In a sectioned building, each section is considered to be a separate property. Communal areas such as garages or areas with storerooms for example which are used by the residents in a sectioned, jointly owned residential property perform a service function with respect to the apartments in the jointly owned property and will be included in the taxpayer's residential and recreational property. Income that one joint owner receives from letting his own garage space or storeroom in such a jointly owned property will be covered by the tax exemption for rental income.
Letting of secondary dwellings
Income from the letting of housing which you do not live in yourself will generally be taxable from the first krone.
In the case of ordinary rental circumstances, where the parents receive payment from their tenants in the property, the rental income will be taxable for the parents and the property must be subject to accounts-based assessment.
If the apartment is owned by the parents and the child will live there free of charge (without covering any running costs) or pay rent that is below the market rate, the benefit will be taxable for the child.
Two parents own an apartment which could have been let for NOK 10,000 per month. If the child lives in the apartment free of charge, the child will be taxed for a benefit corresponding to NOK 10,000 per month.
The child must declare the benefit of NOK 10,000 per month in their tax return themselves. The tax rate for 2016 is 25 percent, and tax amounting to NOK 2,500 per month will therefore generally be calculated on free housing.
Although the parents will receive rental income in such a case, the apartment will be subject to accounts-based assessment. The parents must complete form RF-1189, in which running costs and all maintenance costs, etc. will generally be deductible. The form must be enclosed with the parents’ tax return. The parents can therefore have a deductible loss through the child having the use of the property free of charge.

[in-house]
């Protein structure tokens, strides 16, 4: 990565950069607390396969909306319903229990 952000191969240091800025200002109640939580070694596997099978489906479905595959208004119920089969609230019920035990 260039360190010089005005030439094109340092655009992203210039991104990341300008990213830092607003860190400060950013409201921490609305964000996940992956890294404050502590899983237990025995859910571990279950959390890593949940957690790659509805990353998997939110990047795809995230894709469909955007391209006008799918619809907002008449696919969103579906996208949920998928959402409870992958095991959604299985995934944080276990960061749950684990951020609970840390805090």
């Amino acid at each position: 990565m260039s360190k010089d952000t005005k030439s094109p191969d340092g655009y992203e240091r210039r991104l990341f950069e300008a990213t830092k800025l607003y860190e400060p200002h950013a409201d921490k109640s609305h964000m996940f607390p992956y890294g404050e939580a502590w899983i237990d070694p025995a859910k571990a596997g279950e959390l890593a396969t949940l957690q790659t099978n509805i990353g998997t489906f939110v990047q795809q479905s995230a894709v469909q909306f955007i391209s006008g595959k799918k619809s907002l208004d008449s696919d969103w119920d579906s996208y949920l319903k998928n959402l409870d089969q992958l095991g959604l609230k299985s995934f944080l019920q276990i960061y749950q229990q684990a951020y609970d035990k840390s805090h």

However, if the child covers all ongoing running costs associated with the property, the child's use may be considered tax-free through what is known as ‘the associate rule’. In order to be covered by this exception, the child must cover all running costs, such as shared costs for the jointly owned property/housing association, maintenance costs, electricity, etc. In such cases, the property will be subject to tax-exempt assessment, and no incomes or costs linked to the property should be declared in the tax return.
Insofar as the child’s use is tax-free under the associate rule, the child can also let up to half of the apartment (calculated according to rental value) tax-free, as if the child actually owned the apartment. The child could therefore let a room in the apartment to a friend on a permanent or short-term basis, without having to declare the income in their tax return - but only if it is the child that actually receives the rental income. However, the rental value calculation may vary depending on the type of letting concerned, e.g. short-term letting versus letting on a more permanent basis.
The child can also let the whole apartment or a high proportion of the apartment tax-free, if the rental income does not exceed NOK 20,000 during the income year.